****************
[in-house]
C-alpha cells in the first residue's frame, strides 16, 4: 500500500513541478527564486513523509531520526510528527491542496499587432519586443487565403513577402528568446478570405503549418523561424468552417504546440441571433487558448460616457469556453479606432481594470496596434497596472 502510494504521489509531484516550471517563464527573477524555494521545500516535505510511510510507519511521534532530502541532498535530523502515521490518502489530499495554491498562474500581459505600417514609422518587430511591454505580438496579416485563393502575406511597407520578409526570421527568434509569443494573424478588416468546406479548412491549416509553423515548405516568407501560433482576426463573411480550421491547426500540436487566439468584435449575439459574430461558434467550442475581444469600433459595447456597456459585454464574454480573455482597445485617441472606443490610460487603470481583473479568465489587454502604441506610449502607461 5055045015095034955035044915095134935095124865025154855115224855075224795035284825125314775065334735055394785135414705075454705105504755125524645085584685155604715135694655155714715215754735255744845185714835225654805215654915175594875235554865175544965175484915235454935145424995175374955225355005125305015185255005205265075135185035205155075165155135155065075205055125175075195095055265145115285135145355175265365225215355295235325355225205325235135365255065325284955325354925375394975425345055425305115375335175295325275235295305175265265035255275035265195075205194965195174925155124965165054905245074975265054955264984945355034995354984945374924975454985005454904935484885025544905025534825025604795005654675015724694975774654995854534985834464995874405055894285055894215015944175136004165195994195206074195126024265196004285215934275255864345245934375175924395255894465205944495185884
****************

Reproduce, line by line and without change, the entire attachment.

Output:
[in-house]
C-alpha cells in the first residue's frame, strides 16, 4: 500500500513541478527564486513523509531520526510528527491542496499587432519586443487565403513577402528568446478570405503549418523561424468552417504546440441571433487558448460616457469556453479606432481594470496596434497596472 502510494504521489509531484516550471517563464527573477524555494521545500516535505510511510510507519511521534532530502541532498535530523502515521490518502489530499495554491498562474500581459505600417514609422518587430511591454505580438496579416485563393502575406511597407520578409526570421527568434509569443494573424478588416468546406479548412491549416509553423515548405516568407501560433482576426463573411480550421491547426500540436487566439468584435449575439459574430461558434467550442475581444469600433459595447456597456459585454464574454480573455482597445485617441472606443490610460487603470481583473479568465489587454502604441506610449502607461 5055045015095034955035044915095134935095124865025154855115224855075224795035284825125314775065334735055394785135414705075454705105504755125524645085584685155604715135694655155714715215754735255744845185714835225654805215654915175594875235554865175544965175484915235454935145424995175374955225355005125305015185255005205265075135185035205155075165155135155065075205055125175075195095055265145115285135145355175265365225215355295235325355225205325235135365255065325284955325354925375394975425345055425305115375335175295325275235295305175265265035255275035265195075205194965195174925155124965165054905245074975265054955264984945355034995354984945374924975454985005454904935484885025544905025534825025604795005654675015724694975774654995854534985834464995874405055894285055894215015944175136004165195994195206074195126024265196004285215934275255864345245934375175924395255894465205944495185884